This was another ad on the GO I ended up under. Very fitting!

A shot my board and its neighbour-boards during Friday when no one was really around (which described most of Friday).

And finally myself standing in front of my comparatively anemic looking board, on which I took the risk of displaying only my GMO work to present a single, focused message. Unfortunately, the room was so packed that nobody was ever going to stop and read this when there was so much colourful, feel-good art nearby. In hindsight, I likely should have stuck to things with more visual impact and less controversial content! But, if I got at least a few people talking about GMOs then I guess that's a plus.

And last but not least, the new t42 website is indeed up at and in the coming days I will try to do a little feature here on works removed and works added, and maybe Jill can add her two cents as well. Until then, I'm off to try and figure out what kind of snake bit my hat in the woods today!



they vant to suck your energy D:

Tuesday, April 20, 2010...


marks the end of formal classes. Art school is out forever.

What can I say, I feel like this day is not a moment too soon. It's time to curl up into the fetal position and start regenerating my life power.

This year's group has a website with some work here.

And now for something completely random.

And something less random, a couple quickies for a friend's vampire energy project. Jill has a fun one to post from this project too so I'll get her to post that as well.

Sunday, April 11, 2010...


has been a slooow day so far, but not for lack of things to do! It's just been getting harder to get going each day towards the end of the school term and, especially with the weather so nice right now, sit myself down at the ol' computron and plug away at those annoying loose ends that need to be wrapped up. That's really a bit of an understatement, as this has been by far the worst semester of college I've ever experienced with many projects being complete write-offs.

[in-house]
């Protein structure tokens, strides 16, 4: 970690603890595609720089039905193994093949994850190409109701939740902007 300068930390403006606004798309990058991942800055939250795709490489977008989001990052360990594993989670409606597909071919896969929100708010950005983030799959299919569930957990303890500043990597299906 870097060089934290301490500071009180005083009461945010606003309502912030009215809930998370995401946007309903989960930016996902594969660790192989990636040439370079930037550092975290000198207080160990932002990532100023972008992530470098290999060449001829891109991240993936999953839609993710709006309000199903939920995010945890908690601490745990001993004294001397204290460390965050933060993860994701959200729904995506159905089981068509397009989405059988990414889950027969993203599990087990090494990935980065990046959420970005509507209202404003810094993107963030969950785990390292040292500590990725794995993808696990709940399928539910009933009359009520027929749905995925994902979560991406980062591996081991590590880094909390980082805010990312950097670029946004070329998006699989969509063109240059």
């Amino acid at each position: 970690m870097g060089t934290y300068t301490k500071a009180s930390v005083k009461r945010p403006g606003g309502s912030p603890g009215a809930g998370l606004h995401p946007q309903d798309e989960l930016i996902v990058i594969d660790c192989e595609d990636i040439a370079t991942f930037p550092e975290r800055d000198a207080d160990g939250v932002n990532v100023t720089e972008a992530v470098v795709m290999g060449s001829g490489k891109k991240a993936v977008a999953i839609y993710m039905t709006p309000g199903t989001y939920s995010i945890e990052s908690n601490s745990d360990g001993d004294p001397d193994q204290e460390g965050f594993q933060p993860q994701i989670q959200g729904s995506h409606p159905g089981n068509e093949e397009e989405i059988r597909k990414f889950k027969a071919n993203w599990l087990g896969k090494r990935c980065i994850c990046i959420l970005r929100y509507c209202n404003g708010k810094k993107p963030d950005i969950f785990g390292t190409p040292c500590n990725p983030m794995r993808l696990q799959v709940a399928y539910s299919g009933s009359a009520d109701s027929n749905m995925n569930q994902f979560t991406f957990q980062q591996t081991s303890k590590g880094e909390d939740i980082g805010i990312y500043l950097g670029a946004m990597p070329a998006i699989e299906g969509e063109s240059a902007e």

I see it's been over a month since my last post, but there still isn't too much I can put up yet. I'll probably put up my work on food and GMOs closer to, or after, final presentations and the grad show in two weeks. Jill also assures me *ahem* that the new website will be done before then, so I'd also like to do a post looking back on some work from Lotus Ink that I'll be shelving and some newer work that will be going up on the t42 site. So, at some point in the near future there should be a tidal wave of new content on this page, but for the time being all I can really show are the new business cards we've done up and a little promo card for the show.

These are fresh out of the box from Overnight Prints. I was getting nitpicky over the cut job on the cards but hey, considering that even with the surprise $40 COD it still cost about 1/3 of what it would have to get it done locally I shouldn't complain.

A note about the promo card: Canada and the US are a couple of (if not THE) last countries in the developed world to implement some form of labeling for GMOs. A number of countries have banned them outright while others import them for use in industrial products but not human consumption. When I started my research on this topic last Fall, I, like most people, had no idea what GM food was, how it was created, or that I was even eating it. After eight months of reading, writing, and illustrating about GMOs, I would support a complete moratorium but at the very least I think we deserve the same choice the rest of the world has to decide for ourselves whether we want to risk our health in this giant experiment of GM food. According to the stats I've seen, 80-90% of Canadians feel the same way, but the last bill put forward in 2008 that proposed such labeling was defeated in the House of Commons. Rest assured though, it will not be the last. More on this topic when I post my work!